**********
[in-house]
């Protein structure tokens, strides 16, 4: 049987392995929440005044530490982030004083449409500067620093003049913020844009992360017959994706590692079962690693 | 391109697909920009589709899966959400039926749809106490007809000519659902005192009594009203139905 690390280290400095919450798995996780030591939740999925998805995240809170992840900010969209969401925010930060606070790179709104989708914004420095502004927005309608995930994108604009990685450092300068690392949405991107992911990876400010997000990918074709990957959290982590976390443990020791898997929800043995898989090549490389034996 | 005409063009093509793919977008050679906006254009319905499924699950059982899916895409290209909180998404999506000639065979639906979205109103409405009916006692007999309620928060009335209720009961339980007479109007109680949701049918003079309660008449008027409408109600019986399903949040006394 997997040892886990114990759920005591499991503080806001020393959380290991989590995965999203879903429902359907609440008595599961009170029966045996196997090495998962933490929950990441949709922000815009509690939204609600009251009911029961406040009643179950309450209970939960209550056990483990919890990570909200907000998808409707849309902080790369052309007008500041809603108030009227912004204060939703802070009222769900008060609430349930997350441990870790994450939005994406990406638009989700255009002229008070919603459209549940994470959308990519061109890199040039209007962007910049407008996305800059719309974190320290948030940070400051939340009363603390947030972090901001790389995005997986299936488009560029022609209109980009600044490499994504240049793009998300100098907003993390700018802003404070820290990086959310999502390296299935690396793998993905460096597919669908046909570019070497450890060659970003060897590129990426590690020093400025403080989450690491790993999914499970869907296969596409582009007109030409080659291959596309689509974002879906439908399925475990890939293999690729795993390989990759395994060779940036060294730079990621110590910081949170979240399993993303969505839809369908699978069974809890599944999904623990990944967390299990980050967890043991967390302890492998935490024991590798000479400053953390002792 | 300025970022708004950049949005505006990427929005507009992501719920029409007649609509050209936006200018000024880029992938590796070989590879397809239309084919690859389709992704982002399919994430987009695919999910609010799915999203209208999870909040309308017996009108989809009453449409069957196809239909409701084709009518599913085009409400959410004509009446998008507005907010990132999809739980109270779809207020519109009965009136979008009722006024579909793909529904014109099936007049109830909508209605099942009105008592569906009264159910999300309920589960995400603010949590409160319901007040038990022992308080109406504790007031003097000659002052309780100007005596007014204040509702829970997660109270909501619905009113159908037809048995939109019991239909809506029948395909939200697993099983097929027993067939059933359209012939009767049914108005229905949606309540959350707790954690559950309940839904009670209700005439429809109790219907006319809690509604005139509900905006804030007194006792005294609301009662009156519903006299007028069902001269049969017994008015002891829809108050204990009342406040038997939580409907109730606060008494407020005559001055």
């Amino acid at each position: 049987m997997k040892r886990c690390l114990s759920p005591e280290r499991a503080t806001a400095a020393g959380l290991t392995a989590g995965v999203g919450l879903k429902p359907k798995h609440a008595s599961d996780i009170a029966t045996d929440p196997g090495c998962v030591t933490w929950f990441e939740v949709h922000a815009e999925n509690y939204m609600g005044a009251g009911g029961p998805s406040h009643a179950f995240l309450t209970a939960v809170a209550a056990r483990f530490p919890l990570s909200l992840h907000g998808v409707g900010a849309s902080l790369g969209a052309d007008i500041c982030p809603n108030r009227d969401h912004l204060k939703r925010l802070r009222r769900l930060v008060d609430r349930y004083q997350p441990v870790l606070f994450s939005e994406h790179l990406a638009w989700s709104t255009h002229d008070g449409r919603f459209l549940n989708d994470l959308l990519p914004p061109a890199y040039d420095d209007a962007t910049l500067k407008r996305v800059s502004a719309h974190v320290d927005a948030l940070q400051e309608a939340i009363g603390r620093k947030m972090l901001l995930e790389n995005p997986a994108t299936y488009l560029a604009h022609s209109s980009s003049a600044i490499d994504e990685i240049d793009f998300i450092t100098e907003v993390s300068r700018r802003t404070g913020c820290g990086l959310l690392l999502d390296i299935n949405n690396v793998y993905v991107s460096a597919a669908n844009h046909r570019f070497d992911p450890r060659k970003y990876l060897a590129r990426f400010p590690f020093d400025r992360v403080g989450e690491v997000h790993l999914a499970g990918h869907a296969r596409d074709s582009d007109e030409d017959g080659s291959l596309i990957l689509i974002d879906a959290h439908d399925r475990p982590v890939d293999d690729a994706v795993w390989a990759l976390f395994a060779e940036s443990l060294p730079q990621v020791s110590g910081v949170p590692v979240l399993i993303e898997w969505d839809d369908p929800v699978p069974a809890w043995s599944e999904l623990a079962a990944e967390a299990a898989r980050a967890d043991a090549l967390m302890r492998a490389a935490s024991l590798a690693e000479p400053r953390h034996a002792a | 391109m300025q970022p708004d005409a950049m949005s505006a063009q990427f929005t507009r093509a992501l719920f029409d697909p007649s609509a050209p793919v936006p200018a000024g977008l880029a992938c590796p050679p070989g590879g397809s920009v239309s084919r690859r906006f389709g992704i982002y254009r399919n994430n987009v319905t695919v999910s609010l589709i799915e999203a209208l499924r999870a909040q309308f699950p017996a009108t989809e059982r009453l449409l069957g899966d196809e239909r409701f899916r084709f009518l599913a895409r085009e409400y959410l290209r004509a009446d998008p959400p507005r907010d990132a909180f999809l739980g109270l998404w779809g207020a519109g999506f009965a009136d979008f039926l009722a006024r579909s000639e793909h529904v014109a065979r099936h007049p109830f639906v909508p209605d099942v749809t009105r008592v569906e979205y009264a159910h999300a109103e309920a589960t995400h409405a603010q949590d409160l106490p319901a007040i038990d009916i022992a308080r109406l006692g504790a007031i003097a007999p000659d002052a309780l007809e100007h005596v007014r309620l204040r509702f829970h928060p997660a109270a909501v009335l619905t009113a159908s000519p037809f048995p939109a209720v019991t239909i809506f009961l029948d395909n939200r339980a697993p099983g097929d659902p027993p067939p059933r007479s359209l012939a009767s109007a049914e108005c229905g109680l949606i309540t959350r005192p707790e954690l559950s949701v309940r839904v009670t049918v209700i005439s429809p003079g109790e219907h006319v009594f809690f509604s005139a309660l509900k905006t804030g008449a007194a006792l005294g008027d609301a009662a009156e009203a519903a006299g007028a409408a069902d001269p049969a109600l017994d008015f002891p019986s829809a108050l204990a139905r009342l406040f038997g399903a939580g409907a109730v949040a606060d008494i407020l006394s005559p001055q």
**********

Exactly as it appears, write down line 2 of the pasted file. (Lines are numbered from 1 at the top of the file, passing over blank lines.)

């Protein structure tokens, strides 16, 4: 049987392995929440005044530490982030004083449409500067620093003049913020844009992360017959994706590692079962690693 | 391109697909920009589709899966959400039926749809106490007809000519659902005192009594009203139905 690390280290400095919450798995996780030591939740999925998805995240809170992840900010969209969401925010930060606070790179709104989708914004420095502004927005309608995930994108604009990685450092300068690392949405991107992911990876400010997000990918074709990957959290982590976390443990020791898997929800043995898989090549490389034996 | 005409063009093509793919977008050679906006254009319905499924699950059982899916895409290209909180998404999506000639065979639906979205109103409405009916006692007999309620928060009335209720009961339980007479109007109680949701049918003079309660008449008027409408109600019986399903949040006394 997997040892886990114990759920005591499991503080806001020393959380290991989590995965999203879903429902359907609440008595599961009170029966045996196997090495998962933490929950990441949709922000815009509690939204609600009251009911029961406040009643179950309450209970939960209550056990483990919890990570909200907000998808409707849309902080790369052309007008500041809603108030009227912004204060939703802070009222769900008060609430349930997350441990870790994450939005994406990406638009989700255009002229008070919603459209549940994470959308990519061109890199040039209007962007910049407008996305800059719309974190320290948030940070400051939340009363603390947030972090901001790389995005997986299936488009560029022609209109980009600044490499994504240049793009998300100098907003993390700018802003404070820290990086959310999502390296299935690396793998993905460096597919669908046909570019070497450890060659970003060897590129990426590690020093400025403080989450690491790993999914499970869907296969596409582009007109030409080659291959596309689509974002879906439908399925475990890939293999690729795993390989990759395994060779940036060294730079990621110590910081949170979240399993993303969505839809369908699978069974809890599944999904623990990944967390299990980050967890043991967390302890492998935490024991590798000479400053953390002792 | 300025970022708004950049949005505006990427929005507009992501719920029409007649609509050209936006200018000024880029992938590796070989590879397809239309084919690859389709992704982002399919994430987009695919999910609010799915999203209208999870909040309308017996009108989809009453449409069957196809239909409701084709009518599913085009409400959410004509009446998008507005907010990132999809739980109270779809207020519109009965009136979008009722006024579909793909529904014109099936007049109830909508209605099942009105008592569906009264159910999300309920589960995400603010949590409160319901007040038990022992308080109406504790007031003097000659002052309780100007005596007014204040509702829970997660109270909501619905009113159908037809048995939109019991239909809506029948395909939200697993099983097929027993067939059933359209012939009767049914108005229905949606309540959350707790954690559950309940839904009670209700005439429809109790219907006319809690509604005139509900905006804030007194006792005294609301009662009156519903006299007028069902001269049969017994008015002891829809108050204990009342406040038997939580409907109730606060008494407020005559001055």